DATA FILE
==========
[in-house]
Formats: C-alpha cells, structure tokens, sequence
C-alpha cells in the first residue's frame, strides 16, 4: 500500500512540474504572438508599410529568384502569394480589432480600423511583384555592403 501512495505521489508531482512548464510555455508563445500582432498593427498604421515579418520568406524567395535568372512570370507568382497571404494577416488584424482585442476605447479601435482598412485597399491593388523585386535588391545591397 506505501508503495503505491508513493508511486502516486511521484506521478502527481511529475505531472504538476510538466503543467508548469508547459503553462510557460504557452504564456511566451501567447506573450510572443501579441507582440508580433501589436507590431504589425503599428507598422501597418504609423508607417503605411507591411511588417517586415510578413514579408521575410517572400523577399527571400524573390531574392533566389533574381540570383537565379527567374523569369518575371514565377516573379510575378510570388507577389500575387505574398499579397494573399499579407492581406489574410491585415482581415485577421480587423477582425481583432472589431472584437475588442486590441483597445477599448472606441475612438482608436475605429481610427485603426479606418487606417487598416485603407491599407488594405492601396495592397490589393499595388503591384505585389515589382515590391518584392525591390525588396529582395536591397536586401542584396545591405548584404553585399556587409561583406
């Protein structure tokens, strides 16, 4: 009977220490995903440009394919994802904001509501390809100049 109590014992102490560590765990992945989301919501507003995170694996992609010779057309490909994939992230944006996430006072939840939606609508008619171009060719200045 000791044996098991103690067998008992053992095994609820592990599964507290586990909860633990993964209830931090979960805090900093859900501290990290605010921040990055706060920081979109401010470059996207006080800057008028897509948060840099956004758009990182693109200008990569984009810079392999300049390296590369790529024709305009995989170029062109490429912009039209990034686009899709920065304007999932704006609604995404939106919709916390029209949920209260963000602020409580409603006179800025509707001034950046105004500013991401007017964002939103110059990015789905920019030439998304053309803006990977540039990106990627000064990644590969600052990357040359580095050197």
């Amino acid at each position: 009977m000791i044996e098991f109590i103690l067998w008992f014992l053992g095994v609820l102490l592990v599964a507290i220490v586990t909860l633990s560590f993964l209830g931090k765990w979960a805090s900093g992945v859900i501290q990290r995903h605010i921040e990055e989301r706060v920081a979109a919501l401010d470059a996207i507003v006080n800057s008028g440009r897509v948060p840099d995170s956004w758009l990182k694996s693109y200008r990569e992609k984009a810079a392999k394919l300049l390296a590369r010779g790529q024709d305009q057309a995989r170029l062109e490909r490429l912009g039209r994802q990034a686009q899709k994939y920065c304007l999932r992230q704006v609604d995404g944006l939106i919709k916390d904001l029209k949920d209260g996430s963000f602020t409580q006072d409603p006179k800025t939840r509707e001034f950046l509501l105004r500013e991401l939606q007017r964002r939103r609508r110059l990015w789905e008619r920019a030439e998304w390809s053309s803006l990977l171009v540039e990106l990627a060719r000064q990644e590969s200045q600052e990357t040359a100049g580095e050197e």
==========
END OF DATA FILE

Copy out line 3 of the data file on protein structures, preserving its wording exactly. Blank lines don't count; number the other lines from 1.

C-alpha cells in the first residue's frame, strides 16, 4: 500500500512540474504572438508599410529568384502569394480589432480600423511583384555592403 501512495505521489508531482512548464510555455508563445500582432498593427498604421515579418520568406524567395535568372512570370507568382497571404494577416488584424482585442476605447479601435482598412485597399491593388523585386535588391545591397 506505501508503495503505491508513493508511486502516486511521484506521478502527481511529475505531472504538476510538466503543467508548469508547459503553462510557460504557452504564456511566451501567447506573450510572443501579441507582440508580433501589436507590431504589425503599428507598422501597418504609423508607417503605411507591411511588417517586415510578413514579408521575410517572400523577399527571400524573390531574392533566389533574381540570383537565379527567374523569369518575371514565377516573379510575378510570388507577389500575387505574398499579397494573399499579407492581406489574410491585415482581415485577421480587423477582425481583432472589431472584437475588442486590441483597445477599448472606441475612438482608436475605429481610427485603426479606418487606417487598416485603407491599407488594405492601396495592397490589393499595388503591384505585389515589382515590391518584392525591390525588396529582395536591397536586401542584396545591405548584404553585399556587409561583406